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Candidates propose transport policy

Wairarapa MP Kieran McAnulty may have been singing the praises of the Labour Party’s new $20.8 billion land transport policy yesterday, but the region’s contenders for his seat don’t think it’s up to scratch.

The Times-Age spoke to the three other candidates vying to represent Wairarapa in Parliament about Labour’s policy and how their party would do it differently.

National Party candidate Mike Butterick said the policy, partly funded by a 12-cent fuel tax increase, would unleash pain at the pump for Wairarapa people already struggling with the cost of fuel.

“All up, Labour’s plan will see a family with a 60-litre vehicle pay an additional $8 a week for petrol, while Labour will undoubtedly fail to deliver any infrastructure projects it has announced,” Butterick said.

“National will focus on rebuilding our economy to reduce the cost of living, and we won’t even consider increasing petrol taxes until the cost of living is under control.

“We’ll also drive our economic rebuild by delivering infrastructure projects all over the country.”

The National Party has a $24 billion transport policy of its own, which it plans to fund with a combination of reallocated funds from within the National Land Transport Programme, new government investment, and private funding.

Butterick also said National would continue to fund the Lower North Island track and train upgrade project, which secured funding in this year’s budget.

“We’ll stop proposed level crossing closures and will instead upgrade safety, and we’ll stop Labour’s blanket speed limit reductions and focus investment on fixing potholes,” Butterick said.

National would make the changes needed to reinstate the 100kmh speed limit from Featherston to Masterton.

“Our region deserves better roads, not slower roads.”

Green Party candidate Celia Wade-Brown said Labour’s policy lacks sufficient public transport investment.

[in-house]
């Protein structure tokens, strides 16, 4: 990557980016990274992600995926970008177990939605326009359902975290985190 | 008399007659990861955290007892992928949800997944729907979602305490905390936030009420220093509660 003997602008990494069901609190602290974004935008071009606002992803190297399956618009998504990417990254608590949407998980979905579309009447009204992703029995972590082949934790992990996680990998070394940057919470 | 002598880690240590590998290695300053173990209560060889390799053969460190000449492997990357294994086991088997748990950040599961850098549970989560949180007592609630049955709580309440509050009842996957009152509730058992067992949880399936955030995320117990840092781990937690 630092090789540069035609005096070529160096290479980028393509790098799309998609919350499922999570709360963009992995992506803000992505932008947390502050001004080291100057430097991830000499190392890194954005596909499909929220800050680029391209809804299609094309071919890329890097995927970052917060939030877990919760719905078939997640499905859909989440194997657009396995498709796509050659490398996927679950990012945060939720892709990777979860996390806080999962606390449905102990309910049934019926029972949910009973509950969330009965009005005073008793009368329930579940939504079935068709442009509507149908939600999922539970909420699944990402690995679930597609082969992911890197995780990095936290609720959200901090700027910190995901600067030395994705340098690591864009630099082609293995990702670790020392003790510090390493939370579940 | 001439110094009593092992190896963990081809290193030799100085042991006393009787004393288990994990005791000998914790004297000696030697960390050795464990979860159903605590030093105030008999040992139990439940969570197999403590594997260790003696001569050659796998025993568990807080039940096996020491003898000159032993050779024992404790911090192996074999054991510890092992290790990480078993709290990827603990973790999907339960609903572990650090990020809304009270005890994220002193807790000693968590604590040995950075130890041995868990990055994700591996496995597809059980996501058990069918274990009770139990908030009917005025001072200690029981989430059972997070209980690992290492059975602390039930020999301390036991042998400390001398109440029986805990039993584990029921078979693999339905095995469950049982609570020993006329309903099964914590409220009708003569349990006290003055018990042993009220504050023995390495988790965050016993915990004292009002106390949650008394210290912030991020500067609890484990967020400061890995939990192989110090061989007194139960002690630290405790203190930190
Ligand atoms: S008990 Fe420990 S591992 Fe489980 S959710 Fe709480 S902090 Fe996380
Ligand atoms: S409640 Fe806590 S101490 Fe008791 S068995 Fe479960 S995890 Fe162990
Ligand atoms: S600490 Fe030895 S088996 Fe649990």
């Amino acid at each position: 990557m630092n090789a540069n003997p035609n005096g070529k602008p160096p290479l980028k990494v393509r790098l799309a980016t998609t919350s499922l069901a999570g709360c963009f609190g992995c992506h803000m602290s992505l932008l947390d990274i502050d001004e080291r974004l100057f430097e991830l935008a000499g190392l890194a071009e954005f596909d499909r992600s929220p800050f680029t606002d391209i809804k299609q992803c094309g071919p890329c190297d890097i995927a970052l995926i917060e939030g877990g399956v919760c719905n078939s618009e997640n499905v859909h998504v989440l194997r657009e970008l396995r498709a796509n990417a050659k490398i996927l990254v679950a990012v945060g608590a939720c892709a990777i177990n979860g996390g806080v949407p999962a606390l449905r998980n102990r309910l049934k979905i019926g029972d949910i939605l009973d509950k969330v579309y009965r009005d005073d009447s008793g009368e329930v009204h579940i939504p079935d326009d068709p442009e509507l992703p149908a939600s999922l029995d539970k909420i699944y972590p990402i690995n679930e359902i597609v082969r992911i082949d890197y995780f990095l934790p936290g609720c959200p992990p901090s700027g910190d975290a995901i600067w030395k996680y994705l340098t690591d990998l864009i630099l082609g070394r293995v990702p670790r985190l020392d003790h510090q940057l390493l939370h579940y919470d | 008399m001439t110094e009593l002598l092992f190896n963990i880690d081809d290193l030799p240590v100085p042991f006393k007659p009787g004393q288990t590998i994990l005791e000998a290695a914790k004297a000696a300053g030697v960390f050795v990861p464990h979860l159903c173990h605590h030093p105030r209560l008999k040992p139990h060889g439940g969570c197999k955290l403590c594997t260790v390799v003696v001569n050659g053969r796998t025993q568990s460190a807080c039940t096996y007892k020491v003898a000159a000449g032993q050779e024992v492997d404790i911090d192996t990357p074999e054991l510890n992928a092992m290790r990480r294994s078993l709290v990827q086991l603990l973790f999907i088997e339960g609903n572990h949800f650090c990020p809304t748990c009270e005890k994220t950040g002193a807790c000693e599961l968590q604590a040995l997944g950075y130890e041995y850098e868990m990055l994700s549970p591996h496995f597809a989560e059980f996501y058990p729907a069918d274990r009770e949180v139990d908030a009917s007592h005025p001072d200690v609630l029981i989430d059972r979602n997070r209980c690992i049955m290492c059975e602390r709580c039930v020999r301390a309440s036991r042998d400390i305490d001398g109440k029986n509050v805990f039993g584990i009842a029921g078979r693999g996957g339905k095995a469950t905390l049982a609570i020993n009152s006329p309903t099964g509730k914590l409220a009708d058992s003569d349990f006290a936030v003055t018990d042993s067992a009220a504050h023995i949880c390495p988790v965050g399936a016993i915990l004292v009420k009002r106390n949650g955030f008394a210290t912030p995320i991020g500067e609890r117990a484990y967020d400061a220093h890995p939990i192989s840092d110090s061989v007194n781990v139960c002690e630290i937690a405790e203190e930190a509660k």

“The government’s decision to prioritise new roads is the opposite of what this country needs right now,” she insisted.

“Wairarapa deserves a balanced transport network with rail and buses connecting more people where they want to go, not more urban motorways in Auckland, Tauranga and Wellington.”

Wade-Brown said the Green Party would transform the public transport network and create safer walking and cycling in towns, so parents don’t need to drive their children everywhere.

National and Labour’s plans to spend billions on new roads suggest they aren’t serious about climate change action, she said.

“More lanes to the planes, as National prefers, will do nothing to address congestion through Wairarapa towns and over the Remutaka Hill.”

In contrast, the Greens would invest in nationwide passenger rail and coastal shopping for freight to connect regions and ports.

“Our message is clear: if people want real action on climate change and long-term, transformational investment in public transport, the only option is Party Vote Green,” Wade-Brown said.

“More Green MPs in government will mean we can finally direct decision-making towards frequent, reliable and affordable buses and trains.”

ACT candidate Simon Casey said his party would change the way roads are funded by establishing public-private partnerships [PPPs] with large, global infrastructure developers and investors for new-build and long-term lease arrangements.

Casey said ACT would also make it easier for the government to build transport infrastructure through local and international private investment funds.

“Through the use of PPPs and a rewrite of the resource management act, Wairarapa could see improvements such as a bypass of Greytown and Carterton delivered much sooner than is otherwise possible,” he said.

“If the business case stacks up, a road tunnel through the Remutaka Hill could become a reality rather than a vague dream.”

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Flynn Nicholls
Flynn Nicholls
Flynn Nicholls is a reporter at the Wairarapa Times-Age who regularly writes about education. He is originally from Wellington and is interested in environmental issues and public transport.

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